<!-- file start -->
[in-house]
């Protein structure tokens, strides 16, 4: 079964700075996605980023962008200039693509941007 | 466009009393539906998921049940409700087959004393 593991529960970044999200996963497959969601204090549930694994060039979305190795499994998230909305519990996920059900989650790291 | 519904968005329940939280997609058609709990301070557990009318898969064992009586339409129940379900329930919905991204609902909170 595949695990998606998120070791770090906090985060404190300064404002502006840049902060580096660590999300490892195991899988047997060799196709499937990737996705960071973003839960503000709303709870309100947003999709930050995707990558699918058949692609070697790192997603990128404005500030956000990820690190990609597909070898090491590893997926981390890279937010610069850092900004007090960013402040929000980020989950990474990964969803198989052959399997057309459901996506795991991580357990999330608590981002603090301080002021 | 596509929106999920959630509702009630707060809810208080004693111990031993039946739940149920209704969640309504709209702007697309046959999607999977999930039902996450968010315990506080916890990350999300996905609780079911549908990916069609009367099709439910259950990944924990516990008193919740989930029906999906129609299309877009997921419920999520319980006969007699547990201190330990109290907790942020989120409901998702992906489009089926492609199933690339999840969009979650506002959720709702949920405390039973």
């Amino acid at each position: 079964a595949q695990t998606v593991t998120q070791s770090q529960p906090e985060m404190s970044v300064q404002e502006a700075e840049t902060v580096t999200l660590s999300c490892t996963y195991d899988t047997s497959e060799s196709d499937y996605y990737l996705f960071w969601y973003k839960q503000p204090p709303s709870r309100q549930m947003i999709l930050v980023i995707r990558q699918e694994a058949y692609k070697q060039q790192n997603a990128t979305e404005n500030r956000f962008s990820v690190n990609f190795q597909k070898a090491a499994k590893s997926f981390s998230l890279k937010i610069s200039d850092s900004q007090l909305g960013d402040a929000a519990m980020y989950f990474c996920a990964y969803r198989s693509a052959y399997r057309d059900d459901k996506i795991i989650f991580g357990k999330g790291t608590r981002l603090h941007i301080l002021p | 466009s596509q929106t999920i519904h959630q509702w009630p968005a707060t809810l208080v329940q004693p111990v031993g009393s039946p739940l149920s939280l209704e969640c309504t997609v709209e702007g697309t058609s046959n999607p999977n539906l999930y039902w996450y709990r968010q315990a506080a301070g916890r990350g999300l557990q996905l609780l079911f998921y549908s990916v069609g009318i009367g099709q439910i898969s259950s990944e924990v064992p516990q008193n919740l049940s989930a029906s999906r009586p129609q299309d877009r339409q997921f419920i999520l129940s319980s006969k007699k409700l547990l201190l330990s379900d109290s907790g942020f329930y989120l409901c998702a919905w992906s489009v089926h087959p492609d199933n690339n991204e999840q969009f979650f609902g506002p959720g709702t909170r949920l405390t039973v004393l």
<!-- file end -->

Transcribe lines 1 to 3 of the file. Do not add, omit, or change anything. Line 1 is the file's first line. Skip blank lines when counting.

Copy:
[in-house]
């Protein structure tokens, strides 16, 4: 079964700075996605980023962008200039693509941007 | 466009009393539906998921049940409700087959004393 593991529960970044999200996963497959969601204090549930694994060039979305190795499994998230909305519990996920059900989650790291 | 519904968005329940939280997609058609709990301070557990009318898969064992009586339409129940379900329930919905991204609902909170 595949695990998606998120070791770090906090985060404190300064404002502006840049902060580096660590999300490892195991899988047997060799196709499937990737996705960071973003839960503000709303709870309100947003999709930050995707990558699918058949692609070697790192997603990128404005500030956000990820690190990609597909070898090491590893997926981390890279937010610069850092900004007090960013402040929000980020989950990474990964969803198989052959399997057309459901996506795991991580357990999330608590981002603090301080002021 | 596509929106999920959630509702009630707060809810208080004693111990031993039946739940149920209704969640309504709209702007697309046959999607999977999930039902996450968010315990506080916890990350999300996905609780079911549908990916069609009367099709439910259950990944924990516990008193919740989930029906999906129609299309877009997921419920999520319980006969007699547990201190330990109290907790942020989120409901998702992906489009089926492609199933690339999840969009979650506002959720709702949920405390039973």
């Amino acid at each position: 079964a595949q695990t998606v593991t998120q070791s770090q529960p906090e985060m404190s970044v300064q404002e502006a700075e840049t902060v580096t999200l660590s999300c490892t996963y195991d899988t047997s497959e060799s196709d499937y996605y990737l996705f960071w969601y973003k839960q503000p204090p709303s709870r309100q549930m947003i999709l930050v980023i995707r990558q699918e694994a058949y692609k070697q060039q790192n997603a990128t979305e404005n500030r956000f962008s990820v690190n990609f190795q597909k070898a090491a499994k590893s997926f981390s998230l890279k937010i610069s200039d850092s900004q007090l909305g960013d402040a929000a519990m980020y989950f990474c996920a990964y969803r198989s693509a052959y399997r057309d059900d459901k996506i795991i989650f991580g357990k999330g790291t608590r981002l603090h941007i301080l002021p | 466009s596509q929106t999920i519904h959630q509702w009630p968005a707060t809810l208080v329940q004693p111990v031993g009393s039946p739940l149920s939280l209704e969640c309504t997609v709209e702007g697309t058609s046959n999607p999977n539906l999930y039902w996450y709990r968010q315990a506080a301070g916890r990350g999300l557990q996905l609780l079911f998921y549908s990916v069609g009318i009367g099709q439910i898969s259950s990944e924990v064992p516990q008193n919740l049940s989930a029906s999906r009586p129609q299309d877009r339409q997921f419920i999520l129940s319980s006969k007699k409700l547990l201190l330990s379900d109290s907790g942020f329930y989120l409901c998702a919905w992906s489009v089926h087959p492609d199933n690339n991204e999840q969009f979650f609902g506002p959720g709702t909170r949920l405390t039973v004393l």